Originally Posted by melgross View Post

Just because it isn't, or can't be enforced doesn't mean it's right to do.

Conversely, just because something has been decreed as illegal, doesn't automatically make it wrong.

From a moral (rather than legal) standpoint, I don't personally see anything questionable about converting content, that have already I paid for, from DVDs into a more portable format, given that I am not redistributing the resulting file to other people who haven't paid for it like I have.

The fact that the consequences of doing so may be dire (depending on the jurisdiction I live in) might make such action against my rational self-interest (or, if I were doing it, it might be against my rational self-interest for me to to draw attention to that fact). But I certainly wouldn't feel any moral compulsion to make any amends to the content producers for having done it.
post #174 of 223
Quote:
Originally Posted by kresh View Post

Why does AI keep posting this Apple Bashing tripe from a known Apple Bashing hate group?

Let's see, they pulled an arbitrary number out of their ass and now they jump all over Apple because they didn't meet this number?

How freaking simplistic can you be?

Edit: Why don't we revisit Forrester and their past fiascos? Anyone remember the doom and gloom that Itunes was dead? This group has less than Zero credibility!

Agreed. Apple has never broken out the sales figures for the AppleTV. They may have sold a million or they may not have. Forester doesn't really know either way, so they are guessing.
post #175 of 223
Quote:
Originally Posted by nagromme View Post

Just to be clear--are you saying that the content owners and their various existing legal agreements are not what dictates what countries Apple can sell TV shows in? Apple is the one deciding what markets a show can sell to?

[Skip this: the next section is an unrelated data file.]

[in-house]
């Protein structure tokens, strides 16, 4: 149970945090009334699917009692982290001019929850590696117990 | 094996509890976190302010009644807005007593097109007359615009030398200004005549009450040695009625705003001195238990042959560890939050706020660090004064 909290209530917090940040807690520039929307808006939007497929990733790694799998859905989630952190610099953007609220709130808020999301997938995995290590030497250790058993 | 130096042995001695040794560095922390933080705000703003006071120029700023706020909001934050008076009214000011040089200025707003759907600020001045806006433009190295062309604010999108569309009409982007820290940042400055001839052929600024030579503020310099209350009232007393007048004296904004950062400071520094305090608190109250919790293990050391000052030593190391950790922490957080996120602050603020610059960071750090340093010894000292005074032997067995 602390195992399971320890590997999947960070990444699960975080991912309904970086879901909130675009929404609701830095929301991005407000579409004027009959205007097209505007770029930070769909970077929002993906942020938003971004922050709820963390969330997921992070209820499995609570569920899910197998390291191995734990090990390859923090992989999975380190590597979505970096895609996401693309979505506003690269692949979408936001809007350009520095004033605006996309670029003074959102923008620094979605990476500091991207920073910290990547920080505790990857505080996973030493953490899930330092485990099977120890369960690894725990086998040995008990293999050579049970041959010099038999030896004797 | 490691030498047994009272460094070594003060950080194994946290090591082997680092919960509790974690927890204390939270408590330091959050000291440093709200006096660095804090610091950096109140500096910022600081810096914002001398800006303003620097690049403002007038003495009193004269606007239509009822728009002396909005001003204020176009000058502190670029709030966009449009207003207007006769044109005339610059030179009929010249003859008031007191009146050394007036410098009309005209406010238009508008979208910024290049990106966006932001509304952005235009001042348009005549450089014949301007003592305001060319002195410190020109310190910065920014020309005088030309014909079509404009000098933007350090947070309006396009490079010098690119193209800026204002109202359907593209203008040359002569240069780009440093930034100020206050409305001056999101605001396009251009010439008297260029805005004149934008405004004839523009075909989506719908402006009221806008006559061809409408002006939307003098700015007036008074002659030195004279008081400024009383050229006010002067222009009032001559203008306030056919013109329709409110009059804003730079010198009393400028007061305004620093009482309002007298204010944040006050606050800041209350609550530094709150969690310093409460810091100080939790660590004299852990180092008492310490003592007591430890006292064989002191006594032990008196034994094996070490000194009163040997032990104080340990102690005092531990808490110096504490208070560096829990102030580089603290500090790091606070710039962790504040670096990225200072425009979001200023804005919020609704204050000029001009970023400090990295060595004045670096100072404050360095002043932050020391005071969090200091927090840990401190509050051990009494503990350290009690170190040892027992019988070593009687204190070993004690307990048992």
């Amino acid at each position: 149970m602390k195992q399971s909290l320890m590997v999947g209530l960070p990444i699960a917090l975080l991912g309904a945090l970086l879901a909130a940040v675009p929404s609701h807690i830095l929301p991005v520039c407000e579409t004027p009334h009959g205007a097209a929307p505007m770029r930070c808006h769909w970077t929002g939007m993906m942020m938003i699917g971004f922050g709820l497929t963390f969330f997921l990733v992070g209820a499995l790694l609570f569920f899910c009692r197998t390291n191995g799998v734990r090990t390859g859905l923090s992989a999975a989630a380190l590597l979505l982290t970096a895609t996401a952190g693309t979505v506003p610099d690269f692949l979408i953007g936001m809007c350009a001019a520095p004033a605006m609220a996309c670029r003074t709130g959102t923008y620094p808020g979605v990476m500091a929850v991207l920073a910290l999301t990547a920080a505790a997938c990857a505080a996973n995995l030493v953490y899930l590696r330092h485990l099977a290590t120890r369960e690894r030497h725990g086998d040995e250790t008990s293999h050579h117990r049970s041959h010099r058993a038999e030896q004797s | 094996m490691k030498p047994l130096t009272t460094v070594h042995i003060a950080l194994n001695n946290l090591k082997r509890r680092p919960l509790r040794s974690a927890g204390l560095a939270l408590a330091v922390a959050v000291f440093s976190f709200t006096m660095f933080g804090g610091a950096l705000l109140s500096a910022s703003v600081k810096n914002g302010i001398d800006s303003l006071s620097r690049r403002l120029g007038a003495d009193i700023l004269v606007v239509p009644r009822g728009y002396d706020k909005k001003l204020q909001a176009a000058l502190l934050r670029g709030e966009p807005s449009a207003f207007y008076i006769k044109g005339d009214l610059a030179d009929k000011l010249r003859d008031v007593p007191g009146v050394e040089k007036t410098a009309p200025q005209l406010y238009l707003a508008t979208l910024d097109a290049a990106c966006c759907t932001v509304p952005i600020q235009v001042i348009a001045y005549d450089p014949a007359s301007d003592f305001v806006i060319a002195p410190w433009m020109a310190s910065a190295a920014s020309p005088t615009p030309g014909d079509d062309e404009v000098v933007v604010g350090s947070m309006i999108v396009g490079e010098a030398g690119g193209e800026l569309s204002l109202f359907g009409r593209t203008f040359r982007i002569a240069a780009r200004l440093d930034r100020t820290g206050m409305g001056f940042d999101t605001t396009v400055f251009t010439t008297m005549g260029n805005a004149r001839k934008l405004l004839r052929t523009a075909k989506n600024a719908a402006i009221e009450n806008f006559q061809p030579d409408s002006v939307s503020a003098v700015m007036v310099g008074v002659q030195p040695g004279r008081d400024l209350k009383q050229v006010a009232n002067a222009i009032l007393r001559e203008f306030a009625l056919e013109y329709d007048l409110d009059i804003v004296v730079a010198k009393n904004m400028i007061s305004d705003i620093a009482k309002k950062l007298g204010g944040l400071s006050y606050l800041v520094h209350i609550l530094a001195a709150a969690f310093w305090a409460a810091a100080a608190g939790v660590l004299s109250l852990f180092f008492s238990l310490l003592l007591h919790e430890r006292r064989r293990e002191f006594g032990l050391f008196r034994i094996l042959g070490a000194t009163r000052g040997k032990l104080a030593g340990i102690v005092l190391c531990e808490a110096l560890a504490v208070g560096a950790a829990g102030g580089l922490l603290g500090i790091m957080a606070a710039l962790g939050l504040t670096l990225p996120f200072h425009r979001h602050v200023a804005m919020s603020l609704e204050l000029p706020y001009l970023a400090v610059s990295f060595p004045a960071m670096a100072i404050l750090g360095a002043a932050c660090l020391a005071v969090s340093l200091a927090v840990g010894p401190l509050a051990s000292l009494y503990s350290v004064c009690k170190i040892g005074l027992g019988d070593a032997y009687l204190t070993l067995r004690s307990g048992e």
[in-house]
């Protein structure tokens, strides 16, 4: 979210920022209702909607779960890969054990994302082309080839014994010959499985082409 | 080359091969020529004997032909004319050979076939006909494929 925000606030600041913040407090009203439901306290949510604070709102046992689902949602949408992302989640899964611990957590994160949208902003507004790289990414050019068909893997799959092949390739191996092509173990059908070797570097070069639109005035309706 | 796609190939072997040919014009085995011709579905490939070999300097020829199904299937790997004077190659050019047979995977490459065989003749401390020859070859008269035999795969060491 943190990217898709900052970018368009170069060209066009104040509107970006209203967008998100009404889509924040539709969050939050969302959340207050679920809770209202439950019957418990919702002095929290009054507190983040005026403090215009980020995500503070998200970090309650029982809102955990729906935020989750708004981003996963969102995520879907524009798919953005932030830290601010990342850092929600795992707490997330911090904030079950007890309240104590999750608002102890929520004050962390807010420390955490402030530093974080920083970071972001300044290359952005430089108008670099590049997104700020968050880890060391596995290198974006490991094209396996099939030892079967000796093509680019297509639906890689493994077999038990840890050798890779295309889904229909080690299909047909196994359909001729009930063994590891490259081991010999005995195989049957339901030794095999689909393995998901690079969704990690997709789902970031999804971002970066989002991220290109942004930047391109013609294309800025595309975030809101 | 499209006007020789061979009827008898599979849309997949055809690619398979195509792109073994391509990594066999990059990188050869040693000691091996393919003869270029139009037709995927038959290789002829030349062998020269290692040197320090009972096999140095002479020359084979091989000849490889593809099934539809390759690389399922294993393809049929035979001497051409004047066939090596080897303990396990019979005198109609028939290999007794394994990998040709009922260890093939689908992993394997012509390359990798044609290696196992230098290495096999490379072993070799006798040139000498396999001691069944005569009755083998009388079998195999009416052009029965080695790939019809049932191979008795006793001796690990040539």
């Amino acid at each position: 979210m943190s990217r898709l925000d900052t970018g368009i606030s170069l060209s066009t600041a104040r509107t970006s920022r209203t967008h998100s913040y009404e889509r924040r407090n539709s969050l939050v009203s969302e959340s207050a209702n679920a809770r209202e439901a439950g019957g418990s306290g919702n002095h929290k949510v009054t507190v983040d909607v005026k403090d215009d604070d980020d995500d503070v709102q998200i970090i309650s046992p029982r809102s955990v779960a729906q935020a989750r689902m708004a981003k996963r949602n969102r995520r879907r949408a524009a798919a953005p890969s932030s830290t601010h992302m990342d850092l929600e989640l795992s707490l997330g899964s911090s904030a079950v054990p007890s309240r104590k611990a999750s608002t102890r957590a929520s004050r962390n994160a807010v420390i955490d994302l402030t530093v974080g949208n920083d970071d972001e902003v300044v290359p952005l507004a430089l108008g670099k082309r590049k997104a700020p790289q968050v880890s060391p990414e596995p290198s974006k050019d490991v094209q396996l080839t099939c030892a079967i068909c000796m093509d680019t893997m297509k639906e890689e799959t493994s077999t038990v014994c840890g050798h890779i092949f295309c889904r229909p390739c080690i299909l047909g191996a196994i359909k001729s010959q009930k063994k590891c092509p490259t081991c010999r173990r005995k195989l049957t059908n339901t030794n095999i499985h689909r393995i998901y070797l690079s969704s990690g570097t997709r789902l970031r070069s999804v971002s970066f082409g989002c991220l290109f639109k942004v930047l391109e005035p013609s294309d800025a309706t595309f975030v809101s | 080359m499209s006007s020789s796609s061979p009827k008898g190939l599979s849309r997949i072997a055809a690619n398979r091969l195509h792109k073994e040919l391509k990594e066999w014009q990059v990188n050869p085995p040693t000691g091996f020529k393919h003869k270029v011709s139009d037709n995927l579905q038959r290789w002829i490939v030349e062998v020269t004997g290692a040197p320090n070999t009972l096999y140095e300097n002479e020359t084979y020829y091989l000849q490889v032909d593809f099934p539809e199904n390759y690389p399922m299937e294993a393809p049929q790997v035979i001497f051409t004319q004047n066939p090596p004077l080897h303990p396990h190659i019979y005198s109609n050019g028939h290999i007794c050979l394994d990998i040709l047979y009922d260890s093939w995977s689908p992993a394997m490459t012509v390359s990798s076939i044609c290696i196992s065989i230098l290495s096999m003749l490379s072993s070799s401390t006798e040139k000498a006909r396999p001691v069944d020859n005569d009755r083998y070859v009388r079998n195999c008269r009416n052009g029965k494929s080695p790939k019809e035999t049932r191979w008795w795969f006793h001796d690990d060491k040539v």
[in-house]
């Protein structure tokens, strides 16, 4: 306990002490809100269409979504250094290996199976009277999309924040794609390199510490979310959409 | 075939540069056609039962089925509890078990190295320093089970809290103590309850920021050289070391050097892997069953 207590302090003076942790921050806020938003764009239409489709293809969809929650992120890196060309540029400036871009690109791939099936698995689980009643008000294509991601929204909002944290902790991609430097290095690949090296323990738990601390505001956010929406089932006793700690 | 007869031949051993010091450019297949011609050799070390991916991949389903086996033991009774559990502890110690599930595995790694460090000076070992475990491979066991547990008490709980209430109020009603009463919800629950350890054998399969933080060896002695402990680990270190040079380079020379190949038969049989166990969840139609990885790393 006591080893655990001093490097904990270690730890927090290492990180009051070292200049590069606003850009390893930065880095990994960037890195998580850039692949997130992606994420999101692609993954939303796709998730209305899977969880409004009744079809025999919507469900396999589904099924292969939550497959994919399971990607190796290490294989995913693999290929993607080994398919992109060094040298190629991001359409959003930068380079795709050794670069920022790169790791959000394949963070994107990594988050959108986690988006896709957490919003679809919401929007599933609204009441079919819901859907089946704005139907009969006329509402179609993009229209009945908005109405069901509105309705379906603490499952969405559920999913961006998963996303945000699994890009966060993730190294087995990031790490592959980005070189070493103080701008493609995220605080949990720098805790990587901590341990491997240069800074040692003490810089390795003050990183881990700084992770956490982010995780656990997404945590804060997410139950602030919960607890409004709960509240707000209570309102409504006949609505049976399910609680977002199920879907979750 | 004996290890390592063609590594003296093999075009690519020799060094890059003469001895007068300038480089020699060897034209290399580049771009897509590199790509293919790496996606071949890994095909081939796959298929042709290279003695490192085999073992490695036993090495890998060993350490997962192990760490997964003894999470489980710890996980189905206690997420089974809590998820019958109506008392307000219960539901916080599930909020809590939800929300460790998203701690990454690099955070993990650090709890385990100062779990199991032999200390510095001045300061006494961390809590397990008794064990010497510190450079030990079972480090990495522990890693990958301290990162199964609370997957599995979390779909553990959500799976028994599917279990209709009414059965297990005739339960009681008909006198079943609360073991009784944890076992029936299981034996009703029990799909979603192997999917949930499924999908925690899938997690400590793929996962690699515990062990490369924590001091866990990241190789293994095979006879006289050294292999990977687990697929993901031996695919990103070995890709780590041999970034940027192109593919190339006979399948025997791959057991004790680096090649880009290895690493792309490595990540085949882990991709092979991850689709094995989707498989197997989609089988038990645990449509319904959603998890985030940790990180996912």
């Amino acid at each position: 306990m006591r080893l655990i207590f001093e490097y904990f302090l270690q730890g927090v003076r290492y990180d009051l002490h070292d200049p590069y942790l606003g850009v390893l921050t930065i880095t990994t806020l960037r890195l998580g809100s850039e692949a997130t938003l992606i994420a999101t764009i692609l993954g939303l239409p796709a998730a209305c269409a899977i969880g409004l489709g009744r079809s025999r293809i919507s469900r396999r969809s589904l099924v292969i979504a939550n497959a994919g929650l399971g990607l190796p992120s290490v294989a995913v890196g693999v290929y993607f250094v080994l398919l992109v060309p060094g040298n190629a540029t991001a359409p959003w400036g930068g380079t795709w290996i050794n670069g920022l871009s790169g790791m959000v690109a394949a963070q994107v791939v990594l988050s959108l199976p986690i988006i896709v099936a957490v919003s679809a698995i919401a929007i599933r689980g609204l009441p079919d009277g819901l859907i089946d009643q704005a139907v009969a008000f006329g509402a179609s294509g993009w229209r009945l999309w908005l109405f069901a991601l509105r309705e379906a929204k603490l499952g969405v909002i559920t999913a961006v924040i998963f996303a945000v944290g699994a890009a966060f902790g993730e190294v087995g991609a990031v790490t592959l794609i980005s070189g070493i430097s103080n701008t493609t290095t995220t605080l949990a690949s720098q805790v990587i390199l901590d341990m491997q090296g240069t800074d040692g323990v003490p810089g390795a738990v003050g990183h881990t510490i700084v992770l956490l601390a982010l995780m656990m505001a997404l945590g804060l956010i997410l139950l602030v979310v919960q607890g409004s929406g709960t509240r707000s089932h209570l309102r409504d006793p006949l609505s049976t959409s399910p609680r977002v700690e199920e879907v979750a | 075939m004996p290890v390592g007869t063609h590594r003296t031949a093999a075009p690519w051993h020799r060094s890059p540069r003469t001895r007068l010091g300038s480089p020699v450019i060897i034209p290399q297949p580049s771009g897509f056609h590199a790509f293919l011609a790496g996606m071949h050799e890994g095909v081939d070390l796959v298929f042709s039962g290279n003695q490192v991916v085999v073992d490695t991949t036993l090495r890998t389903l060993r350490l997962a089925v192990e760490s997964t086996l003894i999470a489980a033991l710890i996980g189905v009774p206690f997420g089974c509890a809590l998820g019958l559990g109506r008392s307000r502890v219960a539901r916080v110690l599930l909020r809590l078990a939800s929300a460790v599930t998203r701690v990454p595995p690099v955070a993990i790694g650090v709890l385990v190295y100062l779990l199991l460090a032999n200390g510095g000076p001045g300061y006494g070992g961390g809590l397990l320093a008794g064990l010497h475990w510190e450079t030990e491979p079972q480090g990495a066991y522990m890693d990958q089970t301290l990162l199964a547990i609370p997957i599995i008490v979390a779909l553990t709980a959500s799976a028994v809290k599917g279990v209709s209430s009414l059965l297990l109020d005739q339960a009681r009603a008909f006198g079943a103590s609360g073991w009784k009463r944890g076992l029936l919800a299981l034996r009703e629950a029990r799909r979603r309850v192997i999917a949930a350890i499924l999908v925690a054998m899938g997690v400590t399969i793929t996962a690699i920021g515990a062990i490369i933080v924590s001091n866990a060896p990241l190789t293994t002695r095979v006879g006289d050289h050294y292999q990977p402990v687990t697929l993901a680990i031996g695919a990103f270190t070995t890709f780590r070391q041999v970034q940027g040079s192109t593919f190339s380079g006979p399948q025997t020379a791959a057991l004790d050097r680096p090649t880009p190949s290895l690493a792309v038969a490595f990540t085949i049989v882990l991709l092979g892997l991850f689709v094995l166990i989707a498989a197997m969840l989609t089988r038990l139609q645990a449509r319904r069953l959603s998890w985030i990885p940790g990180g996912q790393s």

No, it's not 'existing agreements' as Apple has none with UK content providers. All the content sold here is US based, and twice as expensive on iTunes than on other services.

Quote:
Originally Posted by nagromme View Post

And are you saying Apple is the problem for not letting the content holders make DRM even WORSE?

Yes, Apple is the problem. No, it's not making DRM worse. It's an alternative. It also gets us FREE content.

Quote:
Originally Posted by nagromme View Post

As for time-limited, if you mean movie/TV rentals... what service currently does that well? Easily, painlessly, and cross-platform? I can't think of one. Are you sure Apple isn't at work on doing rentals right? I'd love it if they did.

There isn't one because Microsoft won't do it and neither will Apple as they want to sell you content, not rent it. If Apple is working on doing rentals right, they're over a year behind schedule. All the TV stations here have it done already.
post #176 of 223
Quote:
Originally Posted by Scuba_Tat View Post

I also think that's the reason why the video segment of the iTunes store hasn't done well.

Actually, the video store seems to be doing pretty well, it's the *movie* sales that aren't as good.

I saw a number recently that the iTunes store had over 90% of the video download market, including television. When you look at movies only, the iTunes store drops all the way down to about 40%. But that's still way ahead of the #2 competitor.

Is the video store, especially with movies, lagging behind the music store? Definitely. But is anyone else even close, much less doing better? It sure doesn't look like it.

Part of the problem is the aTV, part of the problem is lack of movie selection. But the biggest thing holding it back just seems to be the fact that the video download market is still in its infancy - *nobody* is selling a ton of movie downloads yet.

Quote:
Originally Posted by Carniphage View Post

I think Apple are so worried by appearing to be the pirate's friend, that they hobbled the device.